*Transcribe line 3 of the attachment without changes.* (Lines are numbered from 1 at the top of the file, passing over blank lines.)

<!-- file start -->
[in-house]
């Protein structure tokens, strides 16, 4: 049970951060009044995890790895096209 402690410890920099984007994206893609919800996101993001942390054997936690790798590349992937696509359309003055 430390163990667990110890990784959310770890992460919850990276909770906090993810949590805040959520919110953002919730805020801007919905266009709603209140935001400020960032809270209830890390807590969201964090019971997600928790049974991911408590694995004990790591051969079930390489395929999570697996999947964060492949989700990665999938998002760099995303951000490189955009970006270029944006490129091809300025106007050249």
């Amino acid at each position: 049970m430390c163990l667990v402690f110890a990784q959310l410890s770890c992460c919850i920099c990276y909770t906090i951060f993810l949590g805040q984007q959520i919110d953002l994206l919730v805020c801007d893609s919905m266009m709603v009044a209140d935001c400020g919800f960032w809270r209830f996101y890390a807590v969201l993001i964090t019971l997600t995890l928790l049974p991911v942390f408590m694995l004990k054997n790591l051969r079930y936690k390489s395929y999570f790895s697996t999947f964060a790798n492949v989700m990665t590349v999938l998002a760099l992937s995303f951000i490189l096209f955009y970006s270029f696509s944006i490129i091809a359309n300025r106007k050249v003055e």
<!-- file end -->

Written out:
């Amino acid at each position: 049970m430390c163990l667990v402690f110890a990784q959310l410890s770890c992460c919850i920099c990276y909770t906090i951060f993810l949590g805040q984007q959520i919110d953002l994206l919730v805020c801007d893609s919905m266009m709603v009044a209140d935001c400020g919800f960032w809270r209830f996101y890390a807590v969201l993001i964090t019971l997600t995890l928790l049974p991911v942390f408590m694995l004990k054997n790591l051969r079930y936690k390489s395929y999570f790895s697996t999947f964060a790798n492949v989700m990665t590349v999938l998002a760099l992937s995303f951000i490189l096209f955009y970006s270029f696509s944006i490129i091809a359309n300025r106007k050249v003055e």